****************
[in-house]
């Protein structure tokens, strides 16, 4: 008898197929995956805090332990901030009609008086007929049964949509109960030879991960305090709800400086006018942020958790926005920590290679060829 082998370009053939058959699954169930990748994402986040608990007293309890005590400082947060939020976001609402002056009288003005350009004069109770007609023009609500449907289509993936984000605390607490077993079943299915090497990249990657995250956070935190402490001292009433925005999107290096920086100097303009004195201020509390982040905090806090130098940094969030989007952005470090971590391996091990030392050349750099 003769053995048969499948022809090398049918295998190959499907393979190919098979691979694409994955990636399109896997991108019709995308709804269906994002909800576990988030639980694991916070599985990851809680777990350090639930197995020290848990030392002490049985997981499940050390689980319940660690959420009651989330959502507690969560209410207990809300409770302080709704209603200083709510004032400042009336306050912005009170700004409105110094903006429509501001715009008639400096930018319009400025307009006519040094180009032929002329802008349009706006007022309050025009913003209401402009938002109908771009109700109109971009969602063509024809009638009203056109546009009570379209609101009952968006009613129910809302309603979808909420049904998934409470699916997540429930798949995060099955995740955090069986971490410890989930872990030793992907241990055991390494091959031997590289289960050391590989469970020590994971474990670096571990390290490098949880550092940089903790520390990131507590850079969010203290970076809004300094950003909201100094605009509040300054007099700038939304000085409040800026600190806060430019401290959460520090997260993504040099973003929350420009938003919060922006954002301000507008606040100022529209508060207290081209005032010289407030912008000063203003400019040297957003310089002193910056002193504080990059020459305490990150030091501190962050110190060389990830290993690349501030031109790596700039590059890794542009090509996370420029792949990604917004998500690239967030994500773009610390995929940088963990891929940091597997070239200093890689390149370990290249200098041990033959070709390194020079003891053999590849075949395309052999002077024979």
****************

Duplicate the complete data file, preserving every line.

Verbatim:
[in-house]
């Protein structure tokens, strides 16, 4: 008898197929995956805090332990901030009609008086007929049964949509109960030879991960305090709800400086006018942020958790926005920590290679060829 082998370009053939058959699954169930990748994402986040608990007293309890005590400082947060939020976001609402002056009288003005350009004069109770007609023009609500449907289509993936984000605390607490077993079943299915090497990249990657995250956070935190402490001292009433925005999107290096920086100097303009004195201020509390982040905090806090130098940094969030989007952005470090971590391996091990030392050349750099 003769053995048969499948022809090398049918295998190959499907393979190919098979691979694409994955990636399109896997991108019709995308709804269906994002909800576990988030639980694991916070599985990851809680777990350090639930197995020290848990030392002490049985997981499940050390689980319940660690959420009651989330959502507690969560209410207990809300409770302080709704209603200083709510004032400042009336306050912005009170700004409105110094903006429509501001715009008639400096930018319009400025307009006519040094180009032929002329802008349009706006007022309050025009913003209401402009938002109908771009109700109109971009969602063509024809009638009203056109546009009570379209609101009952968006009613129910809302309603979808909420049904998934409470699916997540429930798949995060099955995740955090069986971490410890989930872990030793992907241990055991390494091959031997590289289960050391590989469970020590994971474990670096571990390290490098949880550092940089903790520390990131507590850079969010203290970076809004300094950003909201100094605009509040300054007099700038939304000085409040800026600190806060430019401290959460520090997260993504040099973003929350420009938003919060922006954002301000507008606040100022529209508060207290081209005032010289407030912008000063203003400019040297957003310089002193910056002193504080990059020459305490990150030091501190962050110190060389990830290993690349501030031109790596700039590059890794542009090509996370420029792949990604917004998500690239967030994500773009610390995929940088963990891929940091597997070239200093890689390149370990290249200098041990033959070709390194020079003891053999590849075949395309052999002077024979």